Pumpkins are a low-cost vegetable and are used in a wide variety of cooking and baking, as well as for decorating. But their nutritional value and health benefits are often overlooked. Pumpkins contain an abundance of nutrients such as protein, beta carotene, several B vitamins, vitamin C, calcium, and phosphorus, which are beneficial to human health and well-being.
Pumpkins, similar to carrots and sweet potatoes, are rich in beta-carotene, which is an antioxidant. Our bodies turn this antioxidant into vitamin A, which preserves eyesight and improves night vision. A glass of freshly squeezed pumpkin juice provides more than twice the recommended daily dose of vitamin A.
In addition to beta carotene, pumpkins are packed with vitamin C, vitamin E, iron, and folic acid, all of which boost the immune system. Consuming pumpkin in moderation increases the resistance of the immune cells to bacteria and accelerates the healing of wounds.
Lower blood pressure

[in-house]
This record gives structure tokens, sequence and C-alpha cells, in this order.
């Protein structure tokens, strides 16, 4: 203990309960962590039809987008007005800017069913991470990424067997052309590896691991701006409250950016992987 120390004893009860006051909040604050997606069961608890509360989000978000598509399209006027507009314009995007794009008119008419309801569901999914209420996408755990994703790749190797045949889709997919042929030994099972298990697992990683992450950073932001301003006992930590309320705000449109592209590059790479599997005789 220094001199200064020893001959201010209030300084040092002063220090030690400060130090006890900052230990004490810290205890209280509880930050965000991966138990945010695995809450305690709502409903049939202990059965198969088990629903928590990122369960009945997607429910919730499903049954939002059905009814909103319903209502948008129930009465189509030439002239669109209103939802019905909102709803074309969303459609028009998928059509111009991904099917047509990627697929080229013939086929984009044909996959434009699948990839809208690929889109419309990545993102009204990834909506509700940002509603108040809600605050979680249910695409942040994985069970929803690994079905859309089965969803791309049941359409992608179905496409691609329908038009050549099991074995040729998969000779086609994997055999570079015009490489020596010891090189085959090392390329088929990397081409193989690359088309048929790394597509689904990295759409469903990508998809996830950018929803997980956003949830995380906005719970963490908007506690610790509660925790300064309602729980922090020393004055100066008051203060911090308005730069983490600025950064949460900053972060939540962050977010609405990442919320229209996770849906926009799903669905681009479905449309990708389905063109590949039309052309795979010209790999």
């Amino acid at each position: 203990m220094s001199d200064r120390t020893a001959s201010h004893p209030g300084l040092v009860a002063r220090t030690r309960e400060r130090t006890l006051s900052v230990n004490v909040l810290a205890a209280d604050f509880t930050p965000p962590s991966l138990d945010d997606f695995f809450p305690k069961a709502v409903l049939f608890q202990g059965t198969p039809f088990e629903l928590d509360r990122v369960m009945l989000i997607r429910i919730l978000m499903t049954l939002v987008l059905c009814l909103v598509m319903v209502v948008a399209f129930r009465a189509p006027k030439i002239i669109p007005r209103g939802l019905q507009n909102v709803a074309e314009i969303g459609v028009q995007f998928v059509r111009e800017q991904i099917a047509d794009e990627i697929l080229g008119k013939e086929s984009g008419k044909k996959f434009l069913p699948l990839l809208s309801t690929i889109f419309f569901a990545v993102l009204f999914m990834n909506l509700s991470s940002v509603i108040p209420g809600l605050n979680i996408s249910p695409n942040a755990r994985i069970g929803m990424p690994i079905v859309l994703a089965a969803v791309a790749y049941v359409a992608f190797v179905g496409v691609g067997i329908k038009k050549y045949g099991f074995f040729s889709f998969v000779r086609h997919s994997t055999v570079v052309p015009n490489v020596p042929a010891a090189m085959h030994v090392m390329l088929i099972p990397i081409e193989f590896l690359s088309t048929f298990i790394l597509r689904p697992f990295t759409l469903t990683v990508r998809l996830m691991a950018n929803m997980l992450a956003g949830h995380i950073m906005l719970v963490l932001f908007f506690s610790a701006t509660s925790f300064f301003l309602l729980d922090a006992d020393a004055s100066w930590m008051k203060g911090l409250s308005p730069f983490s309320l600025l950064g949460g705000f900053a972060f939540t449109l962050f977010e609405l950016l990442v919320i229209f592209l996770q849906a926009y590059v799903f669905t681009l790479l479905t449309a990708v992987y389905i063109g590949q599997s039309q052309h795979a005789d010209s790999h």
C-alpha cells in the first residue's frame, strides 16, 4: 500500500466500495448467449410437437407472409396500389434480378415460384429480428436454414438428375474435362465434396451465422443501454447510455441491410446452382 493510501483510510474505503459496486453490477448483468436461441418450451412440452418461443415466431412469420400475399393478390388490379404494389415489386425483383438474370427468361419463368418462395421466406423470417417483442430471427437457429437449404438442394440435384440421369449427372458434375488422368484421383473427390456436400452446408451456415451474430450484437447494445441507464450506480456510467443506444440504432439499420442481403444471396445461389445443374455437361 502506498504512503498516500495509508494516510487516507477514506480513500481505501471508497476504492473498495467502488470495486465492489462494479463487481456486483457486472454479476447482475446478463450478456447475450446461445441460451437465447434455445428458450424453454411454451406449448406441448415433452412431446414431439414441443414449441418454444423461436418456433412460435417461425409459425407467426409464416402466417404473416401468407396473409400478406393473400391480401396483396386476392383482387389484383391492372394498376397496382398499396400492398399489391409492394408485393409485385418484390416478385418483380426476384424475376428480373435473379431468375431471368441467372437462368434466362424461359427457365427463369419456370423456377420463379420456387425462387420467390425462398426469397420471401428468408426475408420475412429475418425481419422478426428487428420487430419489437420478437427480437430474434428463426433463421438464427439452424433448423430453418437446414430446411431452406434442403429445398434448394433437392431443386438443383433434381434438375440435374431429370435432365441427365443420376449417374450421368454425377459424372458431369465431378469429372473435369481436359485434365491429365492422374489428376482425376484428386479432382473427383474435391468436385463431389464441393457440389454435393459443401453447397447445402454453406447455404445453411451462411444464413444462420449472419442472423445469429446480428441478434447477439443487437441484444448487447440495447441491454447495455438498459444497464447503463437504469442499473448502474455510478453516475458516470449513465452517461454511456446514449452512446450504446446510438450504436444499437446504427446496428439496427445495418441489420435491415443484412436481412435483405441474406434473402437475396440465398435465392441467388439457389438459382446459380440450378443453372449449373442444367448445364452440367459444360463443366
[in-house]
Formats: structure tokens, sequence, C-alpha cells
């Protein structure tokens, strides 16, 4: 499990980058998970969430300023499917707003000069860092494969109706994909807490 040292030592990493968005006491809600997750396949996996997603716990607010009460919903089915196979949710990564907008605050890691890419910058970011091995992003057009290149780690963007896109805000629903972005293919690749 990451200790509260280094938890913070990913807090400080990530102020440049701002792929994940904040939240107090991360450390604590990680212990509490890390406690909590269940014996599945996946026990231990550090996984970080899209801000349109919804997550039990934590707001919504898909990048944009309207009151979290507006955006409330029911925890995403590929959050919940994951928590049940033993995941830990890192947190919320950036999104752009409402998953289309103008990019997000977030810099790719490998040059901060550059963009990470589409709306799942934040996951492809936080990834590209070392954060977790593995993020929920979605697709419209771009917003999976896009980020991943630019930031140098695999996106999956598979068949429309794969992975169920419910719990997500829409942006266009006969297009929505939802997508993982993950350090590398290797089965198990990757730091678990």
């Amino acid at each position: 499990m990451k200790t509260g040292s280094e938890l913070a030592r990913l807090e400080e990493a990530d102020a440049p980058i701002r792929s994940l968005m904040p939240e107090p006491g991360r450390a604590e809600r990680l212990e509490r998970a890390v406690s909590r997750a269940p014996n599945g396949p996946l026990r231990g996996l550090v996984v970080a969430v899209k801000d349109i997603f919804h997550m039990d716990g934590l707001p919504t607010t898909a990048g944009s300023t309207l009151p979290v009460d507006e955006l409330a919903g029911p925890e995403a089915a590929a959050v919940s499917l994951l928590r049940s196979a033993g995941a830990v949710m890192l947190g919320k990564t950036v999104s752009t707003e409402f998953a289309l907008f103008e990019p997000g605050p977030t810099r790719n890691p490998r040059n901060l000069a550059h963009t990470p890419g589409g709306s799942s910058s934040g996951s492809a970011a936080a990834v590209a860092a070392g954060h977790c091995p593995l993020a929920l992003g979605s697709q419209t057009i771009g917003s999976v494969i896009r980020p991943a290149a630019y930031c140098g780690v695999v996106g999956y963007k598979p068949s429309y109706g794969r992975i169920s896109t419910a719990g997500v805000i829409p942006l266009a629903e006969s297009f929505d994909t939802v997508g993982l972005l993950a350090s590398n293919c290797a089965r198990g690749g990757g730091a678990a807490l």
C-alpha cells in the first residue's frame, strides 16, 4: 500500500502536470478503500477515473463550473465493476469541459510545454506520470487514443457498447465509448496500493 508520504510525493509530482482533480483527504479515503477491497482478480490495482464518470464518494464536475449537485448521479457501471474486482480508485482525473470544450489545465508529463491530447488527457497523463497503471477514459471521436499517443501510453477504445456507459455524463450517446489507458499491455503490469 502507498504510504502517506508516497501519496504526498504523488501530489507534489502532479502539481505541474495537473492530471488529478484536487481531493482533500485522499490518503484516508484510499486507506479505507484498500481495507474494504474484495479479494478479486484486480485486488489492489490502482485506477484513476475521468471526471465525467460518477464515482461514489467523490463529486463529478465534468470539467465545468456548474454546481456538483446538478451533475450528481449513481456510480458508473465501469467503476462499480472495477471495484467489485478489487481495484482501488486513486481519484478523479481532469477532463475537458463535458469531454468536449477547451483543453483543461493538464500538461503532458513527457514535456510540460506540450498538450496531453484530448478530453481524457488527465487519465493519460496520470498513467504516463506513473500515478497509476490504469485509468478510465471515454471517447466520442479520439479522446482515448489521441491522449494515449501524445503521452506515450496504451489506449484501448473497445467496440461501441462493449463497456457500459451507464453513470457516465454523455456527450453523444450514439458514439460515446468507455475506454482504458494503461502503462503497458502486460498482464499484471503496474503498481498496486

Pumpkins are a good source of potassium, an essential nutrient for lowering blood pressure. Unsalted pumpkin seeds are rich in minerals and plant sterols that can increase HDL (“good”) cholesterol and lower blood pressure.
The potassium found in pumpkins has other benefits for the body as well. Studies have found that by increasing potassium intake, a person reduces the risk of stroke, kidney stones, and type-2 diabetes. Potassium is also beneficial for increasing the density of bones and promoting the health of bones.
Promote weight loss
Pumpkins are high in fiber and low in calories. Eating pumpkin curbs the appetite and in turn reduces your food intake. If you are thinking of losing weight, the nutritious pumpkin is a great choice. At the same time, its high fiber content promotes digestive health and prevents constipation.
Enhance the quality of sleep
In some cultures, pumpkin seeds are great snacks. Pumpkin seeds contain tryptophan, an essential amino acid for making a chemical called serotonin that impacts the regulation of mood and enhances the quality of sleep.
Fight skin aging
The antioxidant capacity of beta carotene protects the skin from sun damage and fights skin aging. It also reduces inflammation.
Reduce the risk of cancer
Vitamin A in pumpkins reduces the risk of certain cancers, such as lung cancer. Studies have shown that there is a benefit from eating food that contains vitamin A.
Translated by Chua BC and edited by Angela